Meet the Speakers

Dr. Ken Rockwood

Kenneth Rockwood is Professor of Medicine (Geriatric Medicine & Neurology) at Dalhousie, an active staff physician at the Queen Elizabeth II Health Sciences Centre, and the Senior Medical Director of Frailty and Elder Care Network for Nova Scotia Health. He serves as the Dalhousie Medical Research Foundation Kathryn Allen Weldon Professor of Alzheimer Research at Dalhousie University. He is Associate Director of the Canadian Collaboration on Neurodegeneration in Aging. 

A native of Newfoundland, Ken received his MD from Memorial University, completed internal medicine training at the University of Alberta and Geriatric Medicine at Dalhousie. 

A leading authority on frailty, he has more than 500 peer-reviewed publications and nine books to his credit, including the eighth edition of Brocklehurst’s Textbook of Geriatric Medicine & Gerontology. 

Since 2017, facilitating his work with the National Health Service of England and Wales, Ken has held an appointment as Honorary Professor of Population Science and Experimental Medicine, University College London. He is President of Ardea Outcomes, a spin-off company that focuses on individualized outcome measurement in several complex diseases.

Plan to join Kenneth as he elaborates “In 2021 the leading edge of the baby boom began to turn 75. This wave will not crest for two decades. As far reaching as the impact of COVID-19 has been, the pandemic of frailty will be even greater. This arises because age-related deficit accumulation, which gives rise to frailty, is an exponential process. If we have learned anything from COVID-19, it is that exponential processes do not care about whether we are prepared, or how we feel about them. They demand effective, forward-looking responses.

Ambulance offload delay is one of many chickens now coming home to roost. Long forecast, offload delay reflects our difficulty in pivoting from great success in treating patients with single system illness to the challenges that come from people with multiple, interacting, medical and social problems. In this, we are not alone. The challenge now is to both distill the best of what has been learned elsewhere into actionable policies for Nova Scotians, and to add to that inventory of success our own innovations.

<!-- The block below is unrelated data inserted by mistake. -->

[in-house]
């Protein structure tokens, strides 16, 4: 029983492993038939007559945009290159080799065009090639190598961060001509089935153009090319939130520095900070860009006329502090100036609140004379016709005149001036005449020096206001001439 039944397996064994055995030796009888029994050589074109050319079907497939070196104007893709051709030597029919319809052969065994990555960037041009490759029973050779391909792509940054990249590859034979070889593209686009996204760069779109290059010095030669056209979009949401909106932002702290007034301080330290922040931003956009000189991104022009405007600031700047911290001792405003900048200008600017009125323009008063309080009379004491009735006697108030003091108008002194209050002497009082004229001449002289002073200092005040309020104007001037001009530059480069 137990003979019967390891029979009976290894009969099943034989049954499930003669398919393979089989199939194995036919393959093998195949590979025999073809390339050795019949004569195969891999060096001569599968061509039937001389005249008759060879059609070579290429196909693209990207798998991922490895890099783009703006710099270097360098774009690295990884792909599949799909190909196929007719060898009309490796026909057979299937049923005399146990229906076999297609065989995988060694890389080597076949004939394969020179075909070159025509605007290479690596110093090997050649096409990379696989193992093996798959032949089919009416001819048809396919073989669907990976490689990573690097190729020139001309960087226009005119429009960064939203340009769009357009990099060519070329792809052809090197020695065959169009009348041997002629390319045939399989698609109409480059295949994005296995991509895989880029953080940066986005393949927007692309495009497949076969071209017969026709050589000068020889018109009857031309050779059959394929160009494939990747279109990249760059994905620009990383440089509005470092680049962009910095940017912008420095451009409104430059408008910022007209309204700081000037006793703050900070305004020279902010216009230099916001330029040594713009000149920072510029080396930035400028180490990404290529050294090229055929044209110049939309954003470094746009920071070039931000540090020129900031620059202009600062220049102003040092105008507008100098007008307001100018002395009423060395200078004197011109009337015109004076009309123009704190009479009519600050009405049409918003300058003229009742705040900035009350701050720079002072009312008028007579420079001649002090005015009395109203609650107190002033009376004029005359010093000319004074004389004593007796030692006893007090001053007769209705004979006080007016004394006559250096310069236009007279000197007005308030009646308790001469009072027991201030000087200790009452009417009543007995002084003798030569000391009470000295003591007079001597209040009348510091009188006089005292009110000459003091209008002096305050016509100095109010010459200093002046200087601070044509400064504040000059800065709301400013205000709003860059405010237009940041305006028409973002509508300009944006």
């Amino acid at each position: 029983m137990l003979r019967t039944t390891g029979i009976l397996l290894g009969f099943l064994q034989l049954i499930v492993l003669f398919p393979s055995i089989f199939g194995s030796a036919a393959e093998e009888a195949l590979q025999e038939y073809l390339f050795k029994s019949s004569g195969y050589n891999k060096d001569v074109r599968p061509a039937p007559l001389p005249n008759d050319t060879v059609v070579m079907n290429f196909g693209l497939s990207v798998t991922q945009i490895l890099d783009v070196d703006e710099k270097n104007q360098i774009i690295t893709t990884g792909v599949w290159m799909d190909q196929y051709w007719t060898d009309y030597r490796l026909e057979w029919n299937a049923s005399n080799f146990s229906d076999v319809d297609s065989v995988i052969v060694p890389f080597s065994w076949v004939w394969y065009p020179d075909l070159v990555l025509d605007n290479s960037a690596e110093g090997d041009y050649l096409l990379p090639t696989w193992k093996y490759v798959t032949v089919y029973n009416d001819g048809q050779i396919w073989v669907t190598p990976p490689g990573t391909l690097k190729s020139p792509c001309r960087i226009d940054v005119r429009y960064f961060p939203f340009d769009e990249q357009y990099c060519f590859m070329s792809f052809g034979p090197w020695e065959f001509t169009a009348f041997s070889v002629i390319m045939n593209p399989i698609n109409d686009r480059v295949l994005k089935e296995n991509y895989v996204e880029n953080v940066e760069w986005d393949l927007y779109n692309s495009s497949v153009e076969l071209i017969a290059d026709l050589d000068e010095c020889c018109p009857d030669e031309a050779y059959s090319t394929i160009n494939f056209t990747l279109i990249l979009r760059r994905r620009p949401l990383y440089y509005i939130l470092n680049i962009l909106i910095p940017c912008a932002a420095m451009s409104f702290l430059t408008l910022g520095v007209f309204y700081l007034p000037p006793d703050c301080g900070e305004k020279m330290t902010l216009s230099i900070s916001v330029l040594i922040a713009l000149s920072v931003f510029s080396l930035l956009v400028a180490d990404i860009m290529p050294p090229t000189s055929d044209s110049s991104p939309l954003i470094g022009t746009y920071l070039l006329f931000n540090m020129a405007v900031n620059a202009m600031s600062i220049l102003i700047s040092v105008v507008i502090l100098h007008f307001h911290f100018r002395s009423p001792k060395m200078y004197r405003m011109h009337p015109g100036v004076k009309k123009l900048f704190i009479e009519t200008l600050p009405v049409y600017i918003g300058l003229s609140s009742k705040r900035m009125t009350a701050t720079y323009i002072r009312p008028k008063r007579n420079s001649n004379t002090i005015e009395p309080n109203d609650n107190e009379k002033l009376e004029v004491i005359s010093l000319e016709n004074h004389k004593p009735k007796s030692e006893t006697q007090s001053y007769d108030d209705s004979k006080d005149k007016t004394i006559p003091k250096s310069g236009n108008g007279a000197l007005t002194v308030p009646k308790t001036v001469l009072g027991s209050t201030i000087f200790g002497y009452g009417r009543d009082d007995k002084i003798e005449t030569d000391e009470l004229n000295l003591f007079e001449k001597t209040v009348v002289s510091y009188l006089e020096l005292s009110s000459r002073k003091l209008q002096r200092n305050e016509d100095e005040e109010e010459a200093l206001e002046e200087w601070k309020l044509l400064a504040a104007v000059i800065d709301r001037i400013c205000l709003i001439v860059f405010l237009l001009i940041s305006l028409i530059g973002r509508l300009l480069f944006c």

For this needed innovation we are well poised. Since the mid-1980s clinician scientists at Dalhousie University and what is now Nova Scotia Health have been international leaders in care of frail older adults. For example, two of the first successful clinical trails of comprehensive of CGA assessments were carried out by Drs Roy Fox and David Hogan. More recently, work on the conceptualizing, measuring, and treating frailty developed here have found wide uptake internationally and changed the global approach to elder care. At Dalhousie, the Faculty of Health has made frailty care a top priority, with a dedicated Canada Research Chair in Healthy Aging held by Dr Olga Theou. At Nova Scotia Health the Research & Innovation portfolio is transforming approaches in recognizing that “research is care”. With the welcome support and leadership for the Province of Nova Scotia, we look forward to introducing policies and programmes that can improve preventive, acute, and care for people who live with frailty.”

Honourable Barbara Adams

The Honourable Barbara Adams was first elected to the Nova Scotia House of Assembly as MLA for Cole Harbour-Eastern Passage in 2017 and was re-elected as the MLA for Eastern Passage in 2021.

Barbara is a physiotherapist who graduated from Dalhousie University in 1984.  She also has a certificate in Business Management.

Barbara worked in the hospital system in Ontario and Nova Scotia before moving into private practice in 2007.  She was the Clinical Director of PhysioCare at Home and a private business owner through the Atlantic Balance and Dizziness Centre in Dartmouth, Nova Scotia.

Barbara started working with children with special needs when she was 12 years old.  She volunterred as a guest speaker with many organizations like the Nova Scotia Arthritis Socieity, Alzheimer Society and Care Givers Nova Scotia.

Barbara served on the Board of Directors for CARP, VON Halifax, Serving Seniors Alliance, Oceanview Continuing Care Centre and the Eastern Passage and Area Business Association.

She is the mother of two sons and two step sons.

Tracey L Barbrick

Tracey’s government career began in 2001 at Nova Scotia Environment, where she led the monitoring and compliance branch and helped to shape department policy. She was a key member of the senior transition team that oversaw a major organizational change at the former Department of Environment and Labour, renewing its mandate and focus on environmental sustainability. 

In 2010, Tracey joined the Department of Health and Wellness, where she has provided leadership in the areas of legislative policy, intergovernmental affairs and project management.

Most recently, Tracey was an instrumental part in ensuring that the new Nova Scotia health delivery system has strong governance design, clear roles and accountabilities, with a focus on quality health services. Tracey believes that working together, communities, health care professionals and government can create a sustainable health care system that focuses not just on caring for Nova Scotians when they are sick, but helping them stay well.